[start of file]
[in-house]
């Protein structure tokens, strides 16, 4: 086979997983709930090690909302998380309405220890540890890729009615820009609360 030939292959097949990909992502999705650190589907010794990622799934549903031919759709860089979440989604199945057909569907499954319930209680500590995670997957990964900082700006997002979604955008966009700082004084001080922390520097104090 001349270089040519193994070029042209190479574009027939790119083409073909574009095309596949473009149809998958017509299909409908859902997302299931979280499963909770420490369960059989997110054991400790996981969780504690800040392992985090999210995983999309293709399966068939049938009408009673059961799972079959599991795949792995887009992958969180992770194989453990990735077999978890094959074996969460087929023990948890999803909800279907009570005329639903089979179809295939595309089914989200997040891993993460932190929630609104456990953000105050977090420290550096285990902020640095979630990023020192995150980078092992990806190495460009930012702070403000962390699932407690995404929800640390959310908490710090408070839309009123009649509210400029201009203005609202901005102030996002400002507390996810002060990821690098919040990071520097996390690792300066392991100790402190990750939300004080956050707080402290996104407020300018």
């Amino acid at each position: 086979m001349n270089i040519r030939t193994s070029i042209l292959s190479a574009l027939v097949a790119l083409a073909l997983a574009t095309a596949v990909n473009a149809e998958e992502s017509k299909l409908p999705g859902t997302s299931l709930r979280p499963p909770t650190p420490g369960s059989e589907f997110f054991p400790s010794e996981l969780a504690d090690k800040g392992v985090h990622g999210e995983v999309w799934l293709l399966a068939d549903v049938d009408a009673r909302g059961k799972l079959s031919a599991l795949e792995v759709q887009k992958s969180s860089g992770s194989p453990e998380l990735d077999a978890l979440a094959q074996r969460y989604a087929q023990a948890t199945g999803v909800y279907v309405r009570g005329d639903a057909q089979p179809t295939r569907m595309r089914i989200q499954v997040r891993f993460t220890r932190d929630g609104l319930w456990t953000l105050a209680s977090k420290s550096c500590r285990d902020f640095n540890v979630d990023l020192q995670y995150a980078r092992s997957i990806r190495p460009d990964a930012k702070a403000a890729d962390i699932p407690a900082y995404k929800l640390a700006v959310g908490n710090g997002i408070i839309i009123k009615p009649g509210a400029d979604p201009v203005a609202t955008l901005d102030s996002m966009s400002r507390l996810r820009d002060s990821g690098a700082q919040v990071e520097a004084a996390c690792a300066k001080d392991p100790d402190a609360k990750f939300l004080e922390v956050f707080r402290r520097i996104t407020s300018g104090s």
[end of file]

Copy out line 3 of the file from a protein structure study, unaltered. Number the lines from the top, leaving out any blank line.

């Amino acid at each position: 086979m001349n270089i040519r030939t193994s070029i042209l292959s190479a574009l027939v097949a790119l083409a073909l997983a574009t095309a596949v990909n473009a149809e998958e992502s017509k299909l409908p999705g859902t997302s299931l709930r979280p499963p909770t650190p420490g369960s059989e589907f997110f054991p400790s010794e996981l969780a504690d090690k800040g392992v985090h990622g999210e995983v999309w799934l293709l399966a068939d549903v049938d009408a009673r909302g059961k799972l079959s031919a599991l795949e792995v759709q887009k992958s969180s860089g992770s194989p453990e998380l990735d077999a978890l979440a094959q074996r969460y989604a087929q023990a948890t199945g999803v909800y279907v309405r009570g005329d639903a057909q089979p179809t295939r569907m595309r089914i989200q499954v997040r891993f993460t220890r932190d929630g609104l319930w456990t953000l105050a209680s977090k420290s550096c500590r285990d902020f640095n540890v979630d990023l020192q995670y995150a980078r092992s997957i990806r190495p460009d990964a930012k702070a403000a890729d962390i699932p407690a900082y995404k929800l640390a700006v959310g908490n710090g997002i408070i839309i009123k009615p009649g509210a400029d979604p201009v203005a609202t955008l901005d102030s996002m966009s400002r507390l996810r820009d002060s990821g690098a700082q919040v990071e520097a004084a996390c690792a300066k001080d392991p100790d402190a609360k990750f939300l004080e922390v956050f707080r402290r520097i996104t407020s300018g104090s």